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Congenital diaphragmatic hernias

Last updated: August 6, 2021

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A diaphragmatic hernia is the protrusion of intra-abdominal contents through an abnormal opening in the diaphragm. Congenital diaphragmatic hernias (CDH) are a common developmental defect, resulting from an incomplete fusion of embryonic components of the diaphragm. Left-sided postero-lateral diaphragmatic defects (Bochdalek hernias) are the most common, followed by anterior defects (Morgagni hernias). About 50% of babies with CDH have additional congenital malformations. CDH are often diagnosed prenatally on routine antenatal ultrasound. Neonates with CDH present postnatally with respiratory distress and a characteristic absence of breath sounds in the ipsilateral chest. The respiratory distress is due to severe pulmonary hypoplasia, persistent pulmonary hypertension of the newborn (PPHN), and poor surfactant production, all of which are typical characteristics of CDH. Postnatal diagnosis is confirmed on a chest x-ray which reveals abdominal contents in the thorax. Neonates with CDH should be medically stabilized (mechanical ventilation, inotropic support, gastric decompression) before surgical repair, which is then done within the first week of life. Also see our article “Acquired diaphragmatic hernias”.

Epidemiological data refers to the US, unless otherwise specified.

Because the liver protects the right hemidiaphragm, diaphragmatic hernias most commonly occur on the left side!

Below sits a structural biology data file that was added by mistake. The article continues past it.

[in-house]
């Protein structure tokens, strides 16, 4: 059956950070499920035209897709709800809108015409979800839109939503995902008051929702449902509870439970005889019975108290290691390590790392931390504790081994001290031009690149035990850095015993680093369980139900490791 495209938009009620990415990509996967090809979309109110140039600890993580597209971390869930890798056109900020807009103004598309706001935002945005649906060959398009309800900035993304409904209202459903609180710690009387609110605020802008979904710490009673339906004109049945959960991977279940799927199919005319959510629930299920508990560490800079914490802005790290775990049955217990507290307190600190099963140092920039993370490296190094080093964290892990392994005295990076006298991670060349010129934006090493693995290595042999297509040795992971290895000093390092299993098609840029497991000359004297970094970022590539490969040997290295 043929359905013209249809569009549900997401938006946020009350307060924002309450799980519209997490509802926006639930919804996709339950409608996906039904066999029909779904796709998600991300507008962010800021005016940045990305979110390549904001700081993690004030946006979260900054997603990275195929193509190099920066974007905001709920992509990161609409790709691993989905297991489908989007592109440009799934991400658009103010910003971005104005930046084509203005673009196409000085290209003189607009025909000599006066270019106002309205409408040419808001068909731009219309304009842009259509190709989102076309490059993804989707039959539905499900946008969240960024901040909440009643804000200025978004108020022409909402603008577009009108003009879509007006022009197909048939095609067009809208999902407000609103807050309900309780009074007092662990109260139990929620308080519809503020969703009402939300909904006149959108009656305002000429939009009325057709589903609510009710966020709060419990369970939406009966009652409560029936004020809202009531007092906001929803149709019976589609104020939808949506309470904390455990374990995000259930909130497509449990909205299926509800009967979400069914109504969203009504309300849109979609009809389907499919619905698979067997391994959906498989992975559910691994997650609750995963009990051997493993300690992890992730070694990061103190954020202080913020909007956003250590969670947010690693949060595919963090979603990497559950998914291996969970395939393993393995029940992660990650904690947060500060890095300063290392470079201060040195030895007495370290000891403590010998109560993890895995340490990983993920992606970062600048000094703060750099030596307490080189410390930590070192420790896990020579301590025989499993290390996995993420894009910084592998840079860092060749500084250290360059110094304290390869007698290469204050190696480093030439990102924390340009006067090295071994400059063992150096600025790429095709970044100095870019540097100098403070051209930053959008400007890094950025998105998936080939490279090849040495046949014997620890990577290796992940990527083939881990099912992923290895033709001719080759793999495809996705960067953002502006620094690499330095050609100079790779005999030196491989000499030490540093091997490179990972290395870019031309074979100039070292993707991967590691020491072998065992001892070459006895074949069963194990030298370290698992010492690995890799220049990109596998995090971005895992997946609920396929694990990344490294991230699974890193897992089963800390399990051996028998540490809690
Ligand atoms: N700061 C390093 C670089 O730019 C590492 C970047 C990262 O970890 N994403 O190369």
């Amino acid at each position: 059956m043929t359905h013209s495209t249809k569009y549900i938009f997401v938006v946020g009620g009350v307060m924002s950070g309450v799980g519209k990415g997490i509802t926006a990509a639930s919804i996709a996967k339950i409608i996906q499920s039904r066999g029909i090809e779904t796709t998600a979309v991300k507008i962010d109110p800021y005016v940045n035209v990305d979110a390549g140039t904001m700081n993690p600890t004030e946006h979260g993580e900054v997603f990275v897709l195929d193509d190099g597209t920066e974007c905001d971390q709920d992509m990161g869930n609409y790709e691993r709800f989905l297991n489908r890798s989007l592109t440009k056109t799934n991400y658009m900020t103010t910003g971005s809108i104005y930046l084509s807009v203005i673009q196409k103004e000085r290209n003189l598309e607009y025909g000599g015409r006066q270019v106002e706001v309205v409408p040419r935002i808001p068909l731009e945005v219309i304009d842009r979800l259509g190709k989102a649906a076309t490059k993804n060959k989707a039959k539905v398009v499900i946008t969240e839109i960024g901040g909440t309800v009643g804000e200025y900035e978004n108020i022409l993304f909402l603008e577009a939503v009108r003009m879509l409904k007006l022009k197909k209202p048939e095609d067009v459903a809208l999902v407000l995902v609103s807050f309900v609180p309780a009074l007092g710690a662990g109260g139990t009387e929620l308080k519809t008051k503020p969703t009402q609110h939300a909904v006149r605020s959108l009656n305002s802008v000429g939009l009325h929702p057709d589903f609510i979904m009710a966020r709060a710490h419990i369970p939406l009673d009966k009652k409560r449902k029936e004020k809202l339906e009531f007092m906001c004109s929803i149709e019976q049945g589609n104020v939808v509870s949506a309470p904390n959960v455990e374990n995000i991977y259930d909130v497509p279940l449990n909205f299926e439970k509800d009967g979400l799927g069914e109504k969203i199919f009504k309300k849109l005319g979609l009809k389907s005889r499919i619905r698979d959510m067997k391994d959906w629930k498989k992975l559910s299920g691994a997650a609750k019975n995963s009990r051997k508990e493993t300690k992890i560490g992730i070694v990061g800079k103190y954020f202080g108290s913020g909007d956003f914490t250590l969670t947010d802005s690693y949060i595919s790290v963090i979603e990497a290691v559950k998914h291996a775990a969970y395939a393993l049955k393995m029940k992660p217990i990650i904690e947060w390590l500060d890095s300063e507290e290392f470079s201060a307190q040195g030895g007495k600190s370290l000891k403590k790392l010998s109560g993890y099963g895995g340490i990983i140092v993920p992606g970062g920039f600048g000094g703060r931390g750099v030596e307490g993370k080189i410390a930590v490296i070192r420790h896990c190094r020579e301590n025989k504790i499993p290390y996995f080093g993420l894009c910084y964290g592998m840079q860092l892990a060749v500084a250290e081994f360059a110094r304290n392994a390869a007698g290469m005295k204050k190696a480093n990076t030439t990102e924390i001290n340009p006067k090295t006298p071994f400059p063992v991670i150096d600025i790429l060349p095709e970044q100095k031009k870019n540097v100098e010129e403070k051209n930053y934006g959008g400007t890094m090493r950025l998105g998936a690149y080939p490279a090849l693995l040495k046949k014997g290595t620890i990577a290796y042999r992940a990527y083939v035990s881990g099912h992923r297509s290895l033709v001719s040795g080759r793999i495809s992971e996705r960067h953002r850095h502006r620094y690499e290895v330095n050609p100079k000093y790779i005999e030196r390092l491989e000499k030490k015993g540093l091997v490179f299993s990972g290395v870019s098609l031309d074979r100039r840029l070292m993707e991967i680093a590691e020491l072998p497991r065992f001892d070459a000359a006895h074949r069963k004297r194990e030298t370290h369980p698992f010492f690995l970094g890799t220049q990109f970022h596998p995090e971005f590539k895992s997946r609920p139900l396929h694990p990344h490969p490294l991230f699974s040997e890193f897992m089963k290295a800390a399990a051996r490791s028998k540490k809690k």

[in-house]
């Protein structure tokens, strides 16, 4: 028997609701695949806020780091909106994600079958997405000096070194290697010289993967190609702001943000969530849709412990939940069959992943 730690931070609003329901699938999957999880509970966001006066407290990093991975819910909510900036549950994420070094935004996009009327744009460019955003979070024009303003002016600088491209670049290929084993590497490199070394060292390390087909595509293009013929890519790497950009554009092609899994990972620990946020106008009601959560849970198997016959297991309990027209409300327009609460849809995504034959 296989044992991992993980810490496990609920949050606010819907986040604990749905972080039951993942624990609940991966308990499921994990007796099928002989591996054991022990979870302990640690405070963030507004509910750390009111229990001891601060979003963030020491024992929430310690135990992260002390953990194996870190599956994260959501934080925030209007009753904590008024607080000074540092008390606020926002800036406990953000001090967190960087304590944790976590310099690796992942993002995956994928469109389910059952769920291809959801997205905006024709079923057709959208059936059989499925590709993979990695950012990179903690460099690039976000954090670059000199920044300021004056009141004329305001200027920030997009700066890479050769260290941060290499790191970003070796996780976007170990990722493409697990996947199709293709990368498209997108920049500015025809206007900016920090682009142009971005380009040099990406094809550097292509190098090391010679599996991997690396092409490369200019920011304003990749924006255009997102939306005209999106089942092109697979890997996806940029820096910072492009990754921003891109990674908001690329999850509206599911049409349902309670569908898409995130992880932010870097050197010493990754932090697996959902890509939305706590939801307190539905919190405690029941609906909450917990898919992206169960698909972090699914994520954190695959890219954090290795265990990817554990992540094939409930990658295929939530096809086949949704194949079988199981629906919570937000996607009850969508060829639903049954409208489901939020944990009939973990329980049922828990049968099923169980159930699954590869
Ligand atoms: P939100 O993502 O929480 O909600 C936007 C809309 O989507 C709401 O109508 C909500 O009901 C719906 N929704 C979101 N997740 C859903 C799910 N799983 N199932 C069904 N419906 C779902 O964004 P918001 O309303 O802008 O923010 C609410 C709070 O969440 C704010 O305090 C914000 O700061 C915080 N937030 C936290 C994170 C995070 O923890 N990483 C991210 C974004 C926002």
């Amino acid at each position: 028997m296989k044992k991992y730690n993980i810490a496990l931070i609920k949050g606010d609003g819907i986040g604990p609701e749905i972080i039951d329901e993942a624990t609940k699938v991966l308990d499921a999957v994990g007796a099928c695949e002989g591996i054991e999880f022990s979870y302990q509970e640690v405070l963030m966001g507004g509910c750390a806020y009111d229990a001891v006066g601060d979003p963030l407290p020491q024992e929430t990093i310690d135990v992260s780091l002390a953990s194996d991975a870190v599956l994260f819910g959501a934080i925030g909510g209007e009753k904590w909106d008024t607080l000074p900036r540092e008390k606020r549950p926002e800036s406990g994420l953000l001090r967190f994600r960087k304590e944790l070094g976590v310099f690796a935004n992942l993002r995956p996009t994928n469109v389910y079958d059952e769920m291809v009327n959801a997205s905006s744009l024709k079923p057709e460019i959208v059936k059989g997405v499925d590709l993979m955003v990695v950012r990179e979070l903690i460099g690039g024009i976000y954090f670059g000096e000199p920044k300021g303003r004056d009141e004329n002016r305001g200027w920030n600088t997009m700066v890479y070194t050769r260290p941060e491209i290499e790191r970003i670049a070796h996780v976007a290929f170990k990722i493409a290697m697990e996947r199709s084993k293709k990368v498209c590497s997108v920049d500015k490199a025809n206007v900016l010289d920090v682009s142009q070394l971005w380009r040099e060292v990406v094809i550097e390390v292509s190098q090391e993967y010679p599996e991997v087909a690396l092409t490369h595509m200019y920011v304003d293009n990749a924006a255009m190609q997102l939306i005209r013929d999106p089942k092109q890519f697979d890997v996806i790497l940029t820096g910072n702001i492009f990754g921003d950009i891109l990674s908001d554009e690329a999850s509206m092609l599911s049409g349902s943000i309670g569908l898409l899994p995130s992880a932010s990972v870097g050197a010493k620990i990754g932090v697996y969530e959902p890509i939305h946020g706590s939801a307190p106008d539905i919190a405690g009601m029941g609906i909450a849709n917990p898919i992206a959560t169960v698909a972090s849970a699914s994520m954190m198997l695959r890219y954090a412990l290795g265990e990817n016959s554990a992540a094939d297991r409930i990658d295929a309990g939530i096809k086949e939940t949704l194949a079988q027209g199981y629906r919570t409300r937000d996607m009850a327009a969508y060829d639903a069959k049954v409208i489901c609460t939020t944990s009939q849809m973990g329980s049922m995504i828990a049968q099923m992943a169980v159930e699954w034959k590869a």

[3][4]

  • Antenatal ultrasound[5]: most cases are diagnosed on routine antenatal ultrasound[3]
    • Fluid-filled stomach/bowel seen in the thorax
    • Peristalsis may also be noted in the chest, confirming the diagnosis.
    • Esophageal compression can cause polyhydramnios
    • Hydrops fetalis may also be seen in severe cases
  • Chest x-ray
    • Abdominal contents, air/fluid-filled bowel, and poorly aerated lung in the ipsilateral hemithorax
    • Mediastinal shift to the right and compression of the contralateral lung
    • In doubtful cases, a naso-gastric tube is inserted and a chest radiograph is taken: the feeding tube will be seen in the thorax.
    • In right-sided CDH: the liver appears as an intrathoracic soft tissue mass + absence of the normal intra-abdominal liver shadow

Avoid pleurocentesis in a suspected diaphragmatic hernia because of the risk of bowel perforation, which is suggested by bile in the chest tube!

The differential diagnoses listed here are not exhaustive.

  • Bowel complications: obstruction, strangulation, incarceration, ileus, ulceration, perforation

We list the most important complications. The selection is not exhaustive.

  1. Leblanc C, Baron M, Desselas E, et al. Congenital pulmonary airway malformations: state-of-the-art review for pediatrician’s use. Eur J Pediatr. 2017; 176 (12): p.1559-1571. doi: 10.1007/s00431-017-3032-7 . | Open in Read by QxMD
  2. Diaphragm. http://www.innerbody.com/image/musc06.html. Updated: January 1, 2016. Accessed: December 9, 2016.
  3. Development of The Diaphragm - Review of MEDICAL EMBRYOLOGY Book. http://discovery.lifemapsc.com/library/review-of-medical-embryology/chapter-48-development-of-the-diaphragm. . Accessed: December 9, 2016.
  4. Congenital Diaphragmatic Hernia Overview.
  5. Loong TPF, Kocher HM. Clinical presentation and operative repair of hernia of Morgagni. Postgraduate Medical Journal. 2005; 81 : p.41-44. doi: 10.1136/pgmj.2004.022996 . | Open in Read by QxMD
  6. Hedrick HL, Scott Adzick S, Wilkins-Haug L, Barss VA. Congenital diaphragmatic hernia: Prenatal diagnosis and management. In: Post TW, ed. UpToDate. Waltham, MA: UpToDate. https://www.uptodate.com/contents/congenital-diaphragmatic-hernia-prenatal-diagnosis-and-management.Last updated: April 5, 2016. Accessed: December 12, 2016.